Is it so that Germany can alone save the EU? It’s not possible for Merkel alone at the moment. But, Germany has the Eurozone’s biggest economy that accounts for more than a quarter of the bloc’s output. It has the largest number of people and the most workers who indeed set the course of the continent’s economic engine. Many of the EU countries like France, Italy, Belgium, Slovakia, Sweden and the Netherlands, all of them count Germany as their top business partner.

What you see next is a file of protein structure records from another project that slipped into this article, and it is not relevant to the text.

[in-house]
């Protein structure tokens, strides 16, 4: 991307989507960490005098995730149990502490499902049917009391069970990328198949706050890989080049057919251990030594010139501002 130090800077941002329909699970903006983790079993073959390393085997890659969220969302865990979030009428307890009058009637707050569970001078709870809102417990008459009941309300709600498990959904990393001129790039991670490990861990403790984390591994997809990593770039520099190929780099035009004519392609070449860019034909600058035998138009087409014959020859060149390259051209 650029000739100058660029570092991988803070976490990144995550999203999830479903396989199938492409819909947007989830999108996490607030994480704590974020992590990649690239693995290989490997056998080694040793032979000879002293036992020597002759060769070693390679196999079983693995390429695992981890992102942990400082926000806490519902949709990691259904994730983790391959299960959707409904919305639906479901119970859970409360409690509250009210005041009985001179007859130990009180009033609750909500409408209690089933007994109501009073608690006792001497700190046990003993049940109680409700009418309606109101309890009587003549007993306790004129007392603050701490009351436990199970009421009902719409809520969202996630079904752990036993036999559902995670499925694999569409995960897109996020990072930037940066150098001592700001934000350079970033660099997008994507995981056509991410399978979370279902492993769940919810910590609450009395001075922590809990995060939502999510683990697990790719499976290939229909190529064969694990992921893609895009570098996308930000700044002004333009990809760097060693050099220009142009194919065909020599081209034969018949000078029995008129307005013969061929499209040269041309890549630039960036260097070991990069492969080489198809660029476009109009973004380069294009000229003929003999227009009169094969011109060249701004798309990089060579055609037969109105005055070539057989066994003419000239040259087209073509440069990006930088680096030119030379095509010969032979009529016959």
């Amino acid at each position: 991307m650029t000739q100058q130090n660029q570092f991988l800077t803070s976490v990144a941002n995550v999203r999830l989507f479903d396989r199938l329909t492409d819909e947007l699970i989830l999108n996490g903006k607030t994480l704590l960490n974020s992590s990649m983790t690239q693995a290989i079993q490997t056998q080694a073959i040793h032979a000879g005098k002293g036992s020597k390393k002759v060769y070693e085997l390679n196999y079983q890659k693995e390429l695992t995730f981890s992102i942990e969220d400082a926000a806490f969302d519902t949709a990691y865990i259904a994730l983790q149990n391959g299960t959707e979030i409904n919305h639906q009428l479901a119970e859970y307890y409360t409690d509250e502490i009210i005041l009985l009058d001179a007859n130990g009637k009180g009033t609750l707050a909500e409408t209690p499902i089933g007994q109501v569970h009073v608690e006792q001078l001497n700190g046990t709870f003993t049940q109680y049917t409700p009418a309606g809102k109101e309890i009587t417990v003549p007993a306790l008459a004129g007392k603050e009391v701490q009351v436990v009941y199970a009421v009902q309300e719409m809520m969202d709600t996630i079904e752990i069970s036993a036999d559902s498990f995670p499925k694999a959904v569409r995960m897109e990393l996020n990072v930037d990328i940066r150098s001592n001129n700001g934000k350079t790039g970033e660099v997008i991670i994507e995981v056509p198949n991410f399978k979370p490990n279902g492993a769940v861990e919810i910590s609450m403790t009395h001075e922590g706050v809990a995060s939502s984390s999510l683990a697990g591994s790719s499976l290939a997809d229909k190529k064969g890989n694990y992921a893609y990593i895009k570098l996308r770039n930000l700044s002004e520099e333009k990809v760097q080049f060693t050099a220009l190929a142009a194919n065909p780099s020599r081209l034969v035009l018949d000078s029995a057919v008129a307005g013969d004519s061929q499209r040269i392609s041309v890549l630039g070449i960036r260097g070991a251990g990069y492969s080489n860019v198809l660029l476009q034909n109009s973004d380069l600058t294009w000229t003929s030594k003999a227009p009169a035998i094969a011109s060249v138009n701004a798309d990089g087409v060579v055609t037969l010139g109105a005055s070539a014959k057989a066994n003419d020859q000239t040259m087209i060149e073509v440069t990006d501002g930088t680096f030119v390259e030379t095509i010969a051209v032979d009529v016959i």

EU’s decline is no more a cock and bull story anymore. As the US is withdrawing from some of the key global summits and treaties, the last exit point maybe the World Trade Organization (WTO), the EU would find it equally difficult to bear the heat from China and Russia. Trump’s theatrics are simply bunkum. Simply taking on China and on global institutions at a time Covid-19 is engulfed the world is highly deplorable. Yes, it is well-understood that these invectives towards China are all about winning the next term for the White House. But then derailing a liberal order which the US itself has been pioneering and guarding for almost more than seven decades is inconceivable. Why an America of the 21st century is trying to push itself to self-isolation? Why Washington is not partnering with Brussels to set the stage for a multi-polar world order? America’s grand confusion at global stage and current chaos, emanating from the Covid-19, is seriously impairing the stability of the liberal world order wherein the EU’s stake is certainly too high.